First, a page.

Accordingly, the Abkhaz and Ossetian languages were deprived of any status, the Abkhaz and Ossetian school were to be closed. Georgia still has not restored their autonomous status in its laws. The term "South Ossetia" is not used in Tbilisi, where it is called "Tskhinvali region."
In addition, the fact that both the war in Abkhazia in 1992-1993 and the war in South Ossetia in 2008 have been started by its leadership does not speak in favor of Georgia, as well as the fact that Georgian soldiers have repeatedly been seen exterminating peaceful Ossetians and Abkhazians. And the exodus of Georgians from their homes was caused by the actions of Eduard Shevardnadze and Mikhail Saakashvili.
Perhaps, the Georgian authorities want to delay Russia from filing the dispute as much as they can. The fact is that the Investigation Committee of the Prosecutor's Office initiated a criminal case on the facts of genocide of the Ossetian population of Georgia after the war in South Ossetia. The Russian leadership has repeatedly said that the materials of the criminal case could form the basis of the counterclaim.
Sergei Markov, State Duma deputy, member of the Russian delegation to the Parliamentary Assembly of the Council of Europe (PACE), spoke with Pravda.ru about the motivation of the plaintiff and the possible response of the Russian side.
"Filing of the claim by Georgians to The Hague is a purely political struggle. It is written entirely in the spirit of today's Georgian propaganda. They say the Russian Empire has always suppressed Georgia and Georgians. And the international community must stand up for poor Georgia.
In fact, Saakashvili is trying to silence and hide the crimes committed by the Georgian side with this lawsuit. These are the crimes against the Ossetians, and crimes against the Abkhaz. This is the shooting at Russian peacekeepers on the night of August 7 of 2008, which is a heinous crime from the perspective of the international law. Perhaps, the Georgian President also wants to avert public eyes from the conversations about those who killed former Prime Minister Zurab Zhvania, or entrepreneur Badri Patarkatsishvili.
This is a common legal practice. The murderer hires a lawyer so that he gets him off the hook and puts all the blame on the other side. The Georgian leadership did just that. By the way, its officials declined to discuss their actions. Thus, the Ministry of Foreign Affairs of Georgia strongly opposes the fact that the next PACE hearings on the issue, which will be held in Tbilisi, would involve the Russian side.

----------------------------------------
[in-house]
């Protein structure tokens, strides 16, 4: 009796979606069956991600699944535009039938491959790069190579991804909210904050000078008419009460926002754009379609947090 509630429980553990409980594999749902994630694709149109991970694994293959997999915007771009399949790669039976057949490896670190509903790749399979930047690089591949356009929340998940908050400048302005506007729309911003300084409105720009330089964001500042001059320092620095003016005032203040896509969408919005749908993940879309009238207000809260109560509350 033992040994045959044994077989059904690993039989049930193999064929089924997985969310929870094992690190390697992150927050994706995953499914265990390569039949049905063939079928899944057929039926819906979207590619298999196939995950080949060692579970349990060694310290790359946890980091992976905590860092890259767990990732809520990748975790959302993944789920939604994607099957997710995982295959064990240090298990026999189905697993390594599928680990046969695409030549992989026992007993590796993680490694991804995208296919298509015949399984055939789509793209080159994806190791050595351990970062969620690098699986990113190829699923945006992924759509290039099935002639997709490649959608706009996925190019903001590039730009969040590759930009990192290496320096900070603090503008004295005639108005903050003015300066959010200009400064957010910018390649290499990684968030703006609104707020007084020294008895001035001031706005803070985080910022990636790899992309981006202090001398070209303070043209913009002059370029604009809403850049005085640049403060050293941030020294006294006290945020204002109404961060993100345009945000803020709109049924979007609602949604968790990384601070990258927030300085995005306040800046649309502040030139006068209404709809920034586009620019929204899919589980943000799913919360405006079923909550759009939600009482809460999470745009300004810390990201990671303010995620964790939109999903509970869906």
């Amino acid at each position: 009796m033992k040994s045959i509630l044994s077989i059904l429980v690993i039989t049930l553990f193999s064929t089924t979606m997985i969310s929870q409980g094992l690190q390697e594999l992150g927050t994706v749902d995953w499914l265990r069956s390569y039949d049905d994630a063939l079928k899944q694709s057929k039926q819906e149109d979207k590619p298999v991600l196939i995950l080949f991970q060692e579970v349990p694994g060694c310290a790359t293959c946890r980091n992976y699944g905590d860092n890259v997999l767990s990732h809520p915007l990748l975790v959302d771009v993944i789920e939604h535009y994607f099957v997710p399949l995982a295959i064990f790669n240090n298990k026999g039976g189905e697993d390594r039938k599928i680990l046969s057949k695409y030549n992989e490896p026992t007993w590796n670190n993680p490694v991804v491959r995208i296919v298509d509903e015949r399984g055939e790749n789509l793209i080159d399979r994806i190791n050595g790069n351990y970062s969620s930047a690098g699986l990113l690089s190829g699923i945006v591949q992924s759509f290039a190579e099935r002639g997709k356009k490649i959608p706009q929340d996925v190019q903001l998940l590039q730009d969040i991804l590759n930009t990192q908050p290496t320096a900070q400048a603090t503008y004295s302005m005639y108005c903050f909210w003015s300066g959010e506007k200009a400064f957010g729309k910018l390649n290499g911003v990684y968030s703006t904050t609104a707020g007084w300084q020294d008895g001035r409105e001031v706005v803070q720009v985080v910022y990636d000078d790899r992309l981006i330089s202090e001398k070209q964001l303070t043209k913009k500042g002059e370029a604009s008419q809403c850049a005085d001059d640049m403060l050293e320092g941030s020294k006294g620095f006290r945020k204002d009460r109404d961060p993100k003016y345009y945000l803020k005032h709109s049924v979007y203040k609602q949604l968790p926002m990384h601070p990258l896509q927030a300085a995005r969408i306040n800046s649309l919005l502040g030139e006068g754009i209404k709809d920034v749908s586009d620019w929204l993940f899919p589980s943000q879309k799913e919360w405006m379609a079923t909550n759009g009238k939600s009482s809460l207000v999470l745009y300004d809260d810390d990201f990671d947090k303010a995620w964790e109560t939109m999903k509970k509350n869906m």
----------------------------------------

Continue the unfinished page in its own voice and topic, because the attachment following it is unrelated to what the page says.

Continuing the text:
Saakashvili is not the only one interested in concealing the truth. He has supporters in the West, who supplied weapons to the Georgian President, and showed him the ideological support. They also have a share of the blame for the crimes of the Georgian authorities. And they also really want to find scapegoats. Russia should take the matter seriously because the aggressors in the Hague court very often go unpunished, and cases are resolved in their favor.
It is possible that Russia will have to file a counterclaim to cool off the ardor of the Georgian authorities and their patrons. So far we have not done this, willing to improve relations with Georgia and its friendly people. Russia wanted to do everything so we could leave aside the controversial issues of Abkhazia and South Ossetia, and put forward the good relations between Russian and Georgian peoples. But if Tbilisi does not hear us, apparently, we have to talk to them the language of legal documents.
I want to emphasize that Russia, in the event of counterclaim, is not going to fight with the Georgian people. We love it, we like Georgian culture. The Russian side will be fighting exclusively with the Georgian leadership, which is engaged in intimidation and brainwashing of its people. The lawsuit against Russia is another example."
Apti Alaudinov, an assistant to Chechen President Ramzan Kadyrov, the commander of the Akhmat special forces unit, believes that the possible counteroffensive of the Armed Forces of Ukraine would be Kyiv's last